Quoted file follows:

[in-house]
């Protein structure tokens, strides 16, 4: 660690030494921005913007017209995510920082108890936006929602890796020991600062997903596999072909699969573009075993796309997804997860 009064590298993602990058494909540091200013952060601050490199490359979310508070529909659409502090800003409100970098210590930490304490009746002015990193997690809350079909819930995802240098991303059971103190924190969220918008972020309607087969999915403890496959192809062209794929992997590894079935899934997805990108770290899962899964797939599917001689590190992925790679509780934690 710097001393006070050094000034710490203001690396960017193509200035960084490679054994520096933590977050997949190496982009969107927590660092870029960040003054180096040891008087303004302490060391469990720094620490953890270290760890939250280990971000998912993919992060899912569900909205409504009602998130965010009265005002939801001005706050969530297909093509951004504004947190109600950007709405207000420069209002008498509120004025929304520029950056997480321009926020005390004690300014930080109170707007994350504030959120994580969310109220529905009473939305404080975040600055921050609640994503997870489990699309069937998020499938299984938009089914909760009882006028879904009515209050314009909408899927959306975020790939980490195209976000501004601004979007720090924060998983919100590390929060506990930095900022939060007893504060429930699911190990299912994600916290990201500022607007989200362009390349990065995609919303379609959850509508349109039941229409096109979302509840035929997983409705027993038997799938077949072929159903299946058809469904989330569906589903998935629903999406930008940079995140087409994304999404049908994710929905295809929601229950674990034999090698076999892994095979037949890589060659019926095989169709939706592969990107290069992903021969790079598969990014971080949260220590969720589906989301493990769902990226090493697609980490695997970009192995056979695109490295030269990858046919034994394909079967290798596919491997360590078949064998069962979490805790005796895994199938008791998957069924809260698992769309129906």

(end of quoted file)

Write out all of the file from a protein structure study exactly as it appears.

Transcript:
[in-house]
């Protein structure tokens, strides 16, 4: 660690030494921005913007017209995510920082108890936006929602890796020991600062997903596999072909699969573009075993796309997804997860 009064590298993602990058494909540091200013952060601050490199490359979310508070529909659409502090800003409100970098210590930490304490009746002015990193997690809350079909819930995802240098991303059971103190924190969220918008972020309607087969999915403890496959192809062209794929992997590894079935899934997805990108770290899962899964797939599917001689590190992925790679509780934690 710097001393006070050094000034710490203001690396960017193509200035960084490679054994520096933590977050997949190496982009969107927590660092870029960040003054180096040891008087303004302490060391469990720094620490953890270290760890939250280990971000998912993919992060899912569900909205409504009602998130965010009265005002939801001005706050969530297909093509951004504004947190109600950007709405207000420069209002008498509120004025929304520029950056997480321009926020005390004690300014930080109170707007994350504030959120994580969310109220529905009473939305404080975040600055921050609640994503997870489990699309069937998020499938299984938009089914909760009882006028879904009515209050314009909408899927959306975020790939980490195209976000501004601004979007720090924060998983919100590390929060506990930095900022939060007893504060429930699911190990299912994600916290990201500022607007989200362009390349990065995609919303379609959850509508349109039941229409096109979302509840035929997983409705027993038997799938077949072929159903299946058809469904989330569906589903998935629903999406930008940079995140087409994304999404049908994710929905295809929601229950674990034999090698076999892994095979037949890589060659019926095989169709939706592969990107290069992903021969790079598969990014971080949260220590969720589906989301493990769902990226090493697609980490695997970009192995056979695109490295030269990858046919034994394909079967290798596919491997360590078949064998069962979490805790005796895994199938008791998957069924809260698992769309129906």